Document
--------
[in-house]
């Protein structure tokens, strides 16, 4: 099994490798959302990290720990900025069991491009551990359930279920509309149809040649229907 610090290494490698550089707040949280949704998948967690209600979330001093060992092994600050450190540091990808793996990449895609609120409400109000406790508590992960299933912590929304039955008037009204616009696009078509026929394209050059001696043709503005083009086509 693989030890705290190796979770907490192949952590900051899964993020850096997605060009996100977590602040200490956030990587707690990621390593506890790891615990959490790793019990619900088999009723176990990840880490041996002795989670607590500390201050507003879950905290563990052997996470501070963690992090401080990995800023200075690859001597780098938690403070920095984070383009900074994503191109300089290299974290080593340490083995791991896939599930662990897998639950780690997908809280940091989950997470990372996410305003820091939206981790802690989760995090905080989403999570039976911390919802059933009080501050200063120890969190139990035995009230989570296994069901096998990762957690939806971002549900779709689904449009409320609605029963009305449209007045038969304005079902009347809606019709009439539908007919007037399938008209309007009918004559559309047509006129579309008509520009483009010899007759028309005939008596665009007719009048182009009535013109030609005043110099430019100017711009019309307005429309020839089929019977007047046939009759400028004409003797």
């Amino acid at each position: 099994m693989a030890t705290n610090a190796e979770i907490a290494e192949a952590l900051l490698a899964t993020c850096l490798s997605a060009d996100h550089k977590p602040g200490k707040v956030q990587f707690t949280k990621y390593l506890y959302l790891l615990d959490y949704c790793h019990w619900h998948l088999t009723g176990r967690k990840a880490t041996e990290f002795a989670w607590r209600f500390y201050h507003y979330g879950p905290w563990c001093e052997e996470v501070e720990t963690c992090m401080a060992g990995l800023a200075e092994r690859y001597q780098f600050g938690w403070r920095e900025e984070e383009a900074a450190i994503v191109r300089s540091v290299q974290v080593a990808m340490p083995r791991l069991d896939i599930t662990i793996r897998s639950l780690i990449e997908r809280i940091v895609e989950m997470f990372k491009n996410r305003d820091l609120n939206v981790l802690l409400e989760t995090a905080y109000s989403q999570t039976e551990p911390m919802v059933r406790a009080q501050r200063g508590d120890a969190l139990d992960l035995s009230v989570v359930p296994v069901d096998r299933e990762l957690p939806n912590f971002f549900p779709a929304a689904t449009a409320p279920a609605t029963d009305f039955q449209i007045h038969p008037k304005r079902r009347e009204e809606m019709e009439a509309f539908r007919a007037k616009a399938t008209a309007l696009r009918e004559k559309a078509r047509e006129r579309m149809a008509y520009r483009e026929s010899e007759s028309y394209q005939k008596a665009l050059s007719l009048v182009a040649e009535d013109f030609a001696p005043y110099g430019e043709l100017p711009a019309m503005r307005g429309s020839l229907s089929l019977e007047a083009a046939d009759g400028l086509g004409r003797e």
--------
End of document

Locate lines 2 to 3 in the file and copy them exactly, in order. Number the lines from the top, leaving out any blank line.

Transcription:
């Protein structure tokens, strides 16, 4: 099994490798959302990290720990900025069991491009551990359930279920509309149809040649229907 610090290494490698550089707040949280949704998948967690209600979330001093060992092994600050450190540091990808793996990449895609609120409400109000406790508590992960299933912590929304039955008037009204616009696009078509026929394209050059001696043709503005083009086509 693989030890705290190796979770907490192949952590900051899964993020850096997605060009996100977590602040200490956030990587707690990621390593506890790891615990959490790793019990619900088999009723176990990840880490041996002795989670607590500390201050507003879950905290563990052997996470501070963690992090401080990995800023200075690859001597780098938690403070920095984070383009900074994503191109300089290299974290080593340490083995791991896939599930662990897998639950780690997908809280940091989950997470990372996410305003820091939206981790802690989760995090905080989403999570039976911390919802059933009080501050200063120890969190139990035995009230989570296994069901096998990762957690939806971002549900779709689904449009409320609605029963009305449209007045038969304005079902009347809606019709009439539908007919007037399938008209309007009918004559559309047509006129579309008509520009483009010899007759028309005939008596665009007719009048182009009535013109030609005043110099430019100017711009019309307005429309020839089929019977007047046939009759400028004409003797």
């Amino acid at each position: 099994m693989a030890t705290n610090a190796e979770i907490a290494e192949a952590l900051l490698a899964t993020c850096l490798s997605a060009d996100h550089k977590p602040g200490k707040v956030q990587f707690t949280k990621y390593l506890y959302l790891l615990d959490y949704c790793h019990w619900h998948l088999t009723g176990r967690k990840a880490t041996e990290f002795a989670w607590r209600f500390y201050h507003y979330g879950p905290w563990c001093e052997e996470v501070e720990t963690c992090m401080a060992g990995l800023a200075e092994r690859y001597q780098f600050g938690w403070r920095e900025e984070e383009a900074a450190i994503v191109r300089s540091v290299q974290v080593a990808m340490p083995r791991l069991d896939i599930t662990i793996r897998s639950l780690i990449e997908r809280i940091v895609e989950m997470f990372k491009n996410r305003d820091l609120n939206v981790l802690l409400e989760t995090a905080y109000s989403q999570t039976e551990p911390m919802v059933r406790a009080q501050r200063g508590d120890a969190l139990d992960l035995s009230v989570v359930p296994v069901d096998r299933e990762l957690p939806n912590f971002f549900p779709a929304a689904t449009a409320p279920a609605t029963d009305f039955q449209i007045h038969p008037k304005r079902r009347e009204e809606m019709e009439a509309f539908r007919a007037k616009a399938t008209a309007l696009r009918e004559k559309a078509r047509e006129r579309m149809a008509y520009r483009e026929s010899e007759s028309y394209q005939k008596a665009l050059s007719l009048v182009a040649e009535d013109f030609a001696p005043y110099g430019e043709l100017p711009a019309m503005r307005g429309s020839l229907s089929l019977e007047a083009a046939d009759g400028l086509g004409r003797e």